Jan 16, 2017
From KPMG TaxWatch
Recently, the Ohio Board of Tax Appeals upheld the assessment of use tax on the purchase of medical transcription services. The taxpayer at issue, a medical practice, used transcriptionists to transcribe dictation recorded by doctors into written text. Under Ohio law, sales and use tax is imposed on automatic data processing services, but not personal or professional services. In his Final Determination on the matter, the Ohio Tax Commissioner concluded that the medical transcription services were automatic data processing services and not personal or professional services, as argued by the taxpayer.
In reaching its conclusion that the transcription services were taxable data processing services, the Board relied on two previous decisions addressing whether transcription services were personal and/or professional services. In these cases, the key determinant was whether the provider performed a skilled service using the data provided by the customer. Specifically, did the provider apply specialized cognitive skills to study, alter, analyze, interpret, or adjust the data? Consistent with its previous decisions, the Board concluded that the medical transcriptionists hired by the taxpayer simply reduced a physician’s spoken word to written form and did not study, alter, analyze, interpret, or adjust the provided material. The taxpayer attempted to distinguish the prior rulings by pointing to a statement in one of the previous Board decisions that transcription may be a professional service when a taxpayer enters into a written contract specifying that each transcriptionist must hold a certificate from an approved college program. To that end, the taxpayer produced diplomas and certificates indicating that the company from which it obtained these services required completion of coursework in medical transcription and secretarial work. However, the taxpayer provided no written contract establishing that it required these qualifications, no information regarding the nature of the institutions listed on the diplomas/certificates, and no proof that the individuals named on the documents were actually the transcriptionists that provided services to the taxpayer. Therefore, the Board concluded that the taxpayer had not met its burden of demonstrating that the transcription services were personal/professional services. For more information on Ankle & Foot Care Centers LLP v. Testa, contact Dave Perry at 513-763-2402.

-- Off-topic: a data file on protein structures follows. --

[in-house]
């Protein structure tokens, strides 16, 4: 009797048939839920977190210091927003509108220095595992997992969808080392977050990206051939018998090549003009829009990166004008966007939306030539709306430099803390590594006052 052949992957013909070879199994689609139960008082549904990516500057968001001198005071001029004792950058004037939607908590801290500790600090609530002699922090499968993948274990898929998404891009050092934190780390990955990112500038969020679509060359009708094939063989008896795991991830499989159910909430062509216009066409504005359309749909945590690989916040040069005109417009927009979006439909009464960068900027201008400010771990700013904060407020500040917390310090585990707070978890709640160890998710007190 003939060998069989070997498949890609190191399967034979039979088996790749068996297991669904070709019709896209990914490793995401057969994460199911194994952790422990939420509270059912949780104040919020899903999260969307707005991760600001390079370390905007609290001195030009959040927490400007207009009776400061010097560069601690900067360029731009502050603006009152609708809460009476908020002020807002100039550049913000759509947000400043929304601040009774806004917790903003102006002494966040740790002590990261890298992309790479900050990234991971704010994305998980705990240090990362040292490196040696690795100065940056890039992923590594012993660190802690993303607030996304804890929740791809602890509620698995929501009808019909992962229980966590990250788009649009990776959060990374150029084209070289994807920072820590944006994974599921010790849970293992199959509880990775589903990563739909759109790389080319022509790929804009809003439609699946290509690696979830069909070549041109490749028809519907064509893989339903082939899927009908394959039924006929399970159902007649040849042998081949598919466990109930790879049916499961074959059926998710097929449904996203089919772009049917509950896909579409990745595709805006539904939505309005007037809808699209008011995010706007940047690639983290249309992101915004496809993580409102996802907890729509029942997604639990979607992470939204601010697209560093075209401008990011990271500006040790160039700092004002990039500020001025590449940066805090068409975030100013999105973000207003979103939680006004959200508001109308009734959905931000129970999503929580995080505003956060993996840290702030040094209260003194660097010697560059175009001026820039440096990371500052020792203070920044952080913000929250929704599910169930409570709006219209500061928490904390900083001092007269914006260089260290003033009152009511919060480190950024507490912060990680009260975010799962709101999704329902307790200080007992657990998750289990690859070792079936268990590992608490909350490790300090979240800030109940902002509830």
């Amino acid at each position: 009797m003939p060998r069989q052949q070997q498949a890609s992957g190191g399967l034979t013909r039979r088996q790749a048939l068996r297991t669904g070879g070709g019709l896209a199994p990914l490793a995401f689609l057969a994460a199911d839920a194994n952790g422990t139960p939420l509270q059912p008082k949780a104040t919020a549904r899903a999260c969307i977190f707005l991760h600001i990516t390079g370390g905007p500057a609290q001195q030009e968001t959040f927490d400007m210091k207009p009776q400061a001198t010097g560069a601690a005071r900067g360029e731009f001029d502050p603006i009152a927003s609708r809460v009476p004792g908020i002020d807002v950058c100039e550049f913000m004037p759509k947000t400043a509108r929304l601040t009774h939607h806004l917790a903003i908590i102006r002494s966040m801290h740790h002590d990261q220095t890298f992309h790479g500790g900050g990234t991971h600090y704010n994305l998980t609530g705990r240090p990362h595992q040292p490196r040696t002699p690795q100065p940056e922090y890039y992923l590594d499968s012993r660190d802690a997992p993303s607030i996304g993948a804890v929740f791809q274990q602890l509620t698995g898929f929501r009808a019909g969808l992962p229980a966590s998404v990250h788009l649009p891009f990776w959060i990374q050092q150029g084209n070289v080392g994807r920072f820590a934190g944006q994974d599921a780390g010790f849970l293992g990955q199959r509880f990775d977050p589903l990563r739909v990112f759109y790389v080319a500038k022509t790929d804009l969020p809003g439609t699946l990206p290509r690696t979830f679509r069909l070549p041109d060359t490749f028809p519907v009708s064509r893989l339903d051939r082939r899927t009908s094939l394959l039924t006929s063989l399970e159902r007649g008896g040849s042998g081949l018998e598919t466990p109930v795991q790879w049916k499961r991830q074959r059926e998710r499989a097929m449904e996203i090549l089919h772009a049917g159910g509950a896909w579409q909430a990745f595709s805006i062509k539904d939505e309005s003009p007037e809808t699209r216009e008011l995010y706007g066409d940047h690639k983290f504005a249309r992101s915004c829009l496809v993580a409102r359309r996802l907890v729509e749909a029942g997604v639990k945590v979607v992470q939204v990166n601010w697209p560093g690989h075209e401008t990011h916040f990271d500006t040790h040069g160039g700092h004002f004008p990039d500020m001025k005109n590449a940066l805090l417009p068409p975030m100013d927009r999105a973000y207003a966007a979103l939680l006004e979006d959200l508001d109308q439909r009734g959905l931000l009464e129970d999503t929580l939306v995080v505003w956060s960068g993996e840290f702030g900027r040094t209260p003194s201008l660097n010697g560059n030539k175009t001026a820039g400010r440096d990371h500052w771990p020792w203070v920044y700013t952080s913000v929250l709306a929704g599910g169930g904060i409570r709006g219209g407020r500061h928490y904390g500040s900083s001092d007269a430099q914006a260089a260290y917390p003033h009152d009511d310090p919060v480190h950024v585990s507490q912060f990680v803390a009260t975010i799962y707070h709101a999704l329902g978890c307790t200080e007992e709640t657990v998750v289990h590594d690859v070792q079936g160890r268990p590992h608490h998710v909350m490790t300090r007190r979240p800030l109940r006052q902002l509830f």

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The information contained herein is of a general nature and based on authorities that are subject to change. Applicability of the information to specific situations should be determined through consultation with your tax adviser.